overlooking risks in equities, bonds
Given the events of the past three years, individual investors' preference for bonds is understandable. Cash in money markets currently offers miniscule returns, while the U.S. stock market's perils became all too clear in 2008 and early 2009. According to TrimTabs, $11.9 billion has been pulled from U.S. equity funds in the last 12 months, even as the S&P 500, the broad stock market index, rose 76 percent since Mar. 9, 2009.
"Before 2008, people were not really recognizing the risk in equity markets," says Eric Meermann, financial planner and portfolio manager at Palisades Hudson Financial Group in Scarsdale, N.Y.
Now, many may not recognize the risk in bond markets. "We foresee a rising interest rate environment, and investors need to be aware of the risks associated with that," says Ron Florance, director of asset allocation and strategy at Wells Fargo Private Bank (WFC).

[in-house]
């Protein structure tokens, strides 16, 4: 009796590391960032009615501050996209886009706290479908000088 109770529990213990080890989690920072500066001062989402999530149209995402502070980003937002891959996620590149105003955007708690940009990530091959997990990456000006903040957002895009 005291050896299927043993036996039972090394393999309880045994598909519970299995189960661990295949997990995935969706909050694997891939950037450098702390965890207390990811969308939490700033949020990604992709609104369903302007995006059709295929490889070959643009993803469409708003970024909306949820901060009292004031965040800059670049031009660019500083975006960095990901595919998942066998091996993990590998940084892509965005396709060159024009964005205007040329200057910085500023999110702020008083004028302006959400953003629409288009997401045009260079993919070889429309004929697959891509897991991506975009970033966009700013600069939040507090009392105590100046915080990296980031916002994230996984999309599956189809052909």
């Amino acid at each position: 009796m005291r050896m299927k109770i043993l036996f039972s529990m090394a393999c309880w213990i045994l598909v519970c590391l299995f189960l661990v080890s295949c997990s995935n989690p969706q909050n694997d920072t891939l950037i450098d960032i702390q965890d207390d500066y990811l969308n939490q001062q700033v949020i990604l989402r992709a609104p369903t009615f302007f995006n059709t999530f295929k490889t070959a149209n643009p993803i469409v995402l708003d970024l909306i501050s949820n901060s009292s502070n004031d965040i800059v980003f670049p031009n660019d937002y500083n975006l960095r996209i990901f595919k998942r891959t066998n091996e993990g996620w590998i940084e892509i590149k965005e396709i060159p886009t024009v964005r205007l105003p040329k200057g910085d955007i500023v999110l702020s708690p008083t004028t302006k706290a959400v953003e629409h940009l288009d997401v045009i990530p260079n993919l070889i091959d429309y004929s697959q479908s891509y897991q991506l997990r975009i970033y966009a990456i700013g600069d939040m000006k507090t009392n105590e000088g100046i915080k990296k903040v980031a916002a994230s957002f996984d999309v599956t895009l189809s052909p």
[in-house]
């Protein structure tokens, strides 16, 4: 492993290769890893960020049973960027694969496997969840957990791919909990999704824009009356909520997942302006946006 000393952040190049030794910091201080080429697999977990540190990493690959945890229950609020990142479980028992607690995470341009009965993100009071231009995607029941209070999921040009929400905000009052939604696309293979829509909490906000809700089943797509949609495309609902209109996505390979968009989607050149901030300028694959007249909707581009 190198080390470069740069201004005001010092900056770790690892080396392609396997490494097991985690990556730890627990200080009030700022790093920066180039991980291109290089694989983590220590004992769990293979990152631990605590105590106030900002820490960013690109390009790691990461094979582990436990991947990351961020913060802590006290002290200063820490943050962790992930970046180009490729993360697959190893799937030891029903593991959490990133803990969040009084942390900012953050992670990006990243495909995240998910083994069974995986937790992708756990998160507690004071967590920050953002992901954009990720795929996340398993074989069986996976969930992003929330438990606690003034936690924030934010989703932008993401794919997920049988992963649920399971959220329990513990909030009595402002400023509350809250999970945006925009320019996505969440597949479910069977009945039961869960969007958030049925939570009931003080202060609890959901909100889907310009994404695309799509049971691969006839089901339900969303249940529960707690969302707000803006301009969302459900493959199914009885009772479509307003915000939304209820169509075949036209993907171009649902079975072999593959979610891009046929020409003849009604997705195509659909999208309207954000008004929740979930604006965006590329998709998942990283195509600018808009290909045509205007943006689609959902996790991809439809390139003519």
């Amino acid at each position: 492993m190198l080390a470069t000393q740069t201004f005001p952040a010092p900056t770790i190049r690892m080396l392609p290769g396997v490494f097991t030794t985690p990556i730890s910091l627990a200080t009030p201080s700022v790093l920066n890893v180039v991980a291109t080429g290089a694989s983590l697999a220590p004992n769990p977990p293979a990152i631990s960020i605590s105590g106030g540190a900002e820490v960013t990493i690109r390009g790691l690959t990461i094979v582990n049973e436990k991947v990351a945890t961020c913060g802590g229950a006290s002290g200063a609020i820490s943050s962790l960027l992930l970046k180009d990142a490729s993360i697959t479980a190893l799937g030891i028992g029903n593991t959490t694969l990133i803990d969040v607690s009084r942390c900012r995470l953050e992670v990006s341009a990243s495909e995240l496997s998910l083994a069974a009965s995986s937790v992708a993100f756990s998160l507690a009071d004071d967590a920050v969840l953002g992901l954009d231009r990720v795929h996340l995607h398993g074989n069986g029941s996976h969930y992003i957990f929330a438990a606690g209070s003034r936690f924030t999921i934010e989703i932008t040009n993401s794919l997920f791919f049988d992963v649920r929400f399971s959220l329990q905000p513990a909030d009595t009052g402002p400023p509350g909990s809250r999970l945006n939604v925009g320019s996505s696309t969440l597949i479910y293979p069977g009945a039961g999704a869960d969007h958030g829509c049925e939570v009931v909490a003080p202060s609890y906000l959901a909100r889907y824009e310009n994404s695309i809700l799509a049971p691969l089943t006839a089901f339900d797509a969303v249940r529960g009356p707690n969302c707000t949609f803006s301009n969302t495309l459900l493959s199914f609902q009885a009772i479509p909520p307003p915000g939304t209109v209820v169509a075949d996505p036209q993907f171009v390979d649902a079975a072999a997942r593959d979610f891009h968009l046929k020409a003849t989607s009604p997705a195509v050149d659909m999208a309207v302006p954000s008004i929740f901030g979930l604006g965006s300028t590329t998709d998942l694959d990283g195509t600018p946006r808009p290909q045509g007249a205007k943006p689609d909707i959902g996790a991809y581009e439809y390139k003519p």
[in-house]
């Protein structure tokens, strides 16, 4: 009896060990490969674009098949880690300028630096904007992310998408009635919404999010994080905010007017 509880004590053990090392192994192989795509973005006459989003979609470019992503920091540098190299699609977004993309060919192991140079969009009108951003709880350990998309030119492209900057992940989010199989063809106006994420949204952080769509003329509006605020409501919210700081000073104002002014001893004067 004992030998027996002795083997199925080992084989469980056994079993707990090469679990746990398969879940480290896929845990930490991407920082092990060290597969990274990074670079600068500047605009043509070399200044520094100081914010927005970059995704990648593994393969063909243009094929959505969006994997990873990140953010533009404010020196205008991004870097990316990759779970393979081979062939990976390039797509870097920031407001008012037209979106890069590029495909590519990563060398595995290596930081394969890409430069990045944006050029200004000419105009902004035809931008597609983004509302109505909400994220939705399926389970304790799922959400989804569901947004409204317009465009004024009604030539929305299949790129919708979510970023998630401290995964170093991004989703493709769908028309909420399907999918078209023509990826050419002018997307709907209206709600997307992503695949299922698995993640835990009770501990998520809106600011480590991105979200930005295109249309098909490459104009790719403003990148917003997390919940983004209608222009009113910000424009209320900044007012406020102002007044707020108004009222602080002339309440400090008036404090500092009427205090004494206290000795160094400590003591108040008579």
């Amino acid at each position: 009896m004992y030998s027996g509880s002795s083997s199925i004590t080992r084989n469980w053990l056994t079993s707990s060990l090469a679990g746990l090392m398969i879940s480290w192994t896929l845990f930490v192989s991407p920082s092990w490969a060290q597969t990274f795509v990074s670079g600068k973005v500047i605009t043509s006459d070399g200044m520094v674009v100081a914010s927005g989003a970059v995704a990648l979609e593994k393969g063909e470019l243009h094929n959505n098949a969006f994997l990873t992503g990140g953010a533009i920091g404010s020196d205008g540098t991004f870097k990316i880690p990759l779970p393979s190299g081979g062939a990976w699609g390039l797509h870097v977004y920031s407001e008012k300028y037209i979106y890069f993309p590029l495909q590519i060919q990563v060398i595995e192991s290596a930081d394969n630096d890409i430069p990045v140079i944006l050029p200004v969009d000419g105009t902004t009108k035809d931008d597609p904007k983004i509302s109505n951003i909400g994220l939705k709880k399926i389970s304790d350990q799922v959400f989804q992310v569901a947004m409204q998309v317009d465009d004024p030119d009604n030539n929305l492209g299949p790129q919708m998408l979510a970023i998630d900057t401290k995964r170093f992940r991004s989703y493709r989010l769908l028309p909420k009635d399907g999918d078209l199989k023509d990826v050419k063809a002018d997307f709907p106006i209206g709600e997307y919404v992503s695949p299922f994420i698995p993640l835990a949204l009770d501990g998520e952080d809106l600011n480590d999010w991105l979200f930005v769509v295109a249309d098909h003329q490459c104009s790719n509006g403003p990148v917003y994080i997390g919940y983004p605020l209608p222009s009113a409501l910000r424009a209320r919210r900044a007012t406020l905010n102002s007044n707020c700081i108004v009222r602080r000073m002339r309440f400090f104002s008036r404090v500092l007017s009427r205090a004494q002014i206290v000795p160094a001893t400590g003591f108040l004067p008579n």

Bonds vary widely but there are two main types of risk embedded in all fixed income products: credit risk and interest rate risk. Credit risk is the risk that a bond issuer will not be able to pay, a possibility with which investors in Greece's government debt are currently contending. Interest rate risk is the possibility that—because of Federal Reserve action, a stronger economy, or fears of inflation—rates could rise. A higher yield on a bond makes it more attractive to new investors but hurts its market value for current bondholders.
There remain glimmers of hope for bond investors. "Rising rates are not a foregone conclusion," says J. Michael Martin, president of financial planning firm Financial Advantage in Columbia, Md. A weak economy could keep the Fed from raising interest rates. Even if the Fed raises short-term rates, long-term rates could remain low if the threat of inflation seems limited.
long-term bonds face greatest risk